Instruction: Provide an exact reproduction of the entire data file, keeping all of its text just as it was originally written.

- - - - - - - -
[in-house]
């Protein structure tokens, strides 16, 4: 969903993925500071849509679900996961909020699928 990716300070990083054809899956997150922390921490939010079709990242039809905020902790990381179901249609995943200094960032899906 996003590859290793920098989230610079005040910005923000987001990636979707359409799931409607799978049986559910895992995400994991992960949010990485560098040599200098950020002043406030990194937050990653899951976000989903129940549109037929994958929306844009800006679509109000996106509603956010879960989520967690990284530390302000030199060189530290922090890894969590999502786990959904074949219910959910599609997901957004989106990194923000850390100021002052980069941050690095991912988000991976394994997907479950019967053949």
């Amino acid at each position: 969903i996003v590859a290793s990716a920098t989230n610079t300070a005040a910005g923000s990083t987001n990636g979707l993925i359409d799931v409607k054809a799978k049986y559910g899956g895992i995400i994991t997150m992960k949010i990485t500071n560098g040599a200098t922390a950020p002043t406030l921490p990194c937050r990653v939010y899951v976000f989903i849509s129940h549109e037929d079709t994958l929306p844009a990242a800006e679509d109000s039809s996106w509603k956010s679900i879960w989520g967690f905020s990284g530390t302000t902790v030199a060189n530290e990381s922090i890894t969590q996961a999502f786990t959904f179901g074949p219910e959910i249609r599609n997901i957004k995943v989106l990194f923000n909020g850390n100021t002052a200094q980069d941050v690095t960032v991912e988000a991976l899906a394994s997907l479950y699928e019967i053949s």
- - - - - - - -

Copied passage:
[in-house]
């Protein structure tokens, strides 16, 4: 969903993925500071849509679900996961909020699928 990716300070990083054809899956997150922390921490939010079709990242039809905020902790990381179901249609995943200094960032899906 996003590859290793920098989230610079005040910005923000987001990636979707359409799931409607799978049986559910895992995400994991992960949010990485560098040599200098950020002043406030990194937050990653899951976000989903129940549109037929994958929306844009800006679509109000996106509603956010879960989520967690990284530390302000030199060189530290922090890894969590999502786990959904074949219910959910599609997901957004989106990194923000850390100021002052980069941050690095991912988000991976394994997907479950019967053949």
């Amino acid at each position: 969903i996003v590859a290793s990716a920098t989230n610079t300070a005040a910005g923000s990083t987001n990636g979707l993925i359409d799931v409607k054809a799978k049986y559910g899956g895992i995400i994991t997150m992960k949010i990485t500071n560098g040599a200098t922390a950020p002043t406030l921490p990194c937050r990653v939010y899951v976000f989903i849509s129940h549109e037929d079709t994958l929306p844009a990242a800006e679509d109000s039809s996106w509603k956010s679900i879960w989520g967690f905020s990284g530390t302000t902790v030199a060189n530290e990381s922090i890894t969590q996961a999502f786990t959904f179901g074949p219910e959910i249609r599609n997901i957004k995943v989106l990194f923000n909020g850390n100021t002052a200094q980069d941050v690095t960032v991912e988000a991976l899906a394994s997907l479950y699928e019967i053949s």